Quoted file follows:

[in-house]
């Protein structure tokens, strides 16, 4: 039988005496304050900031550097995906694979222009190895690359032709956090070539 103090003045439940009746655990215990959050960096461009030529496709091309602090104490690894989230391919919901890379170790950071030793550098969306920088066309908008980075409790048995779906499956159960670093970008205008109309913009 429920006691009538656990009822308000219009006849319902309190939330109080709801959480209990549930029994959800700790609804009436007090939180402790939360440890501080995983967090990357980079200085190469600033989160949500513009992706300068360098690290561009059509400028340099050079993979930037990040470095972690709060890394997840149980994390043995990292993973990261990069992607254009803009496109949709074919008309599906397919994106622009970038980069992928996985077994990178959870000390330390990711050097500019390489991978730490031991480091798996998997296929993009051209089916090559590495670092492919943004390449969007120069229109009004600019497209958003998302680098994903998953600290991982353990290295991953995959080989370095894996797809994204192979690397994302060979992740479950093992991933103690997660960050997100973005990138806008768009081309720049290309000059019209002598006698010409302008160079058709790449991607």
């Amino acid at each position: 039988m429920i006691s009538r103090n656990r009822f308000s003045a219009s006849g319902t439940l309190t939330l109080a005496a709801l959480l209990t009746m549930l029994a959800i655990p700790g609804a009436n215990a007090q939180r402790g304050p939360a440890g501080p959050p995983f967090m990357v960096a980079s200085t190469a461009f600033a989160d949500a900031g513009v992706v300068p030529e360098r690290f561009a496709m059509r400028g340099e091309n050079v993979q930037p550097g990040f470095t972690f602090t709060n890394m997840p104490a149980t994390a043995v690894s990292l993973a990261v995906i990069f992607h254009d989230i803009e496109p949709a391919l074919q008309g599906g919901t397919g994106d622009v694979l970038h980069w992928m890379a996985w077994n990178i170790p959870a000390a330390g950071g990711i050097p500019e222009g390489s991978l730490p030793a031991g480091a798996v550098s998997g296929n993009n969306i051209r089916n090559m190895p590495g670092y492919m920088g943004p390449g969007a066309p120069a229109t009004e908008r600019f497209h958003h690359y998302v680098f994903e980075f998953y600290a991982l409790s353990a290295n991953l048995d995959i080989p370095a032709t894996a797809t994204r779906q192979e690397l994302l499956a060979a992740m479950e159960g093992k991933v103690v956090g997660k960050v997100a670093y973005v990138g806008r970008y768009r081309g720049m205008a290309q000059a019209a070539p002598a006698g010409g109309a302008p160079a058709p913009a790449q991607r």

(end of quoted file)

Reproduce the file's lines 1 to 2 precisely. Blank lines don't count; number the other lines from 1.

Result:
[in-house]
């Protein structure tokens, strides 16, 4: 039988005496304050900031550097995906694979222009190895690359032709956090070539 103090003045439940009746655990215990959050960096461009030529496709091309602090104490690894989230391919919901890379170790950071030793550098969306920088066309908008980075409790048995779906499956159960670093970008205008109309913009 429920006691009538656990009822308000219009006849319902309190939330109080709801959480209990549930029994959800700790609804009436007090939180402790939360440890501080995983967090990357980079200085190469600033989160949500513009992706300068360098690290561009059509400028340099050079993979930037990040470095972690709060890394997840149980994390043995990292993973990261990069992607254009803009496109949709074919008309599906397919994106622009970038980069992928996985077994990178959870000390330390990711050097500019390489991978730490031991480091798996998997296929993009051209089916090559590495670092492919943004390449969007120069229109009004600019497209958003998302680098994903998953600290991982353990290295991953995959080989370095894996797809994204192979690397994302060979992740479950093992991933103690997660960050997100973005990138806008768009081309720049290309000059019209002598006698010409302008160079058709790449991607």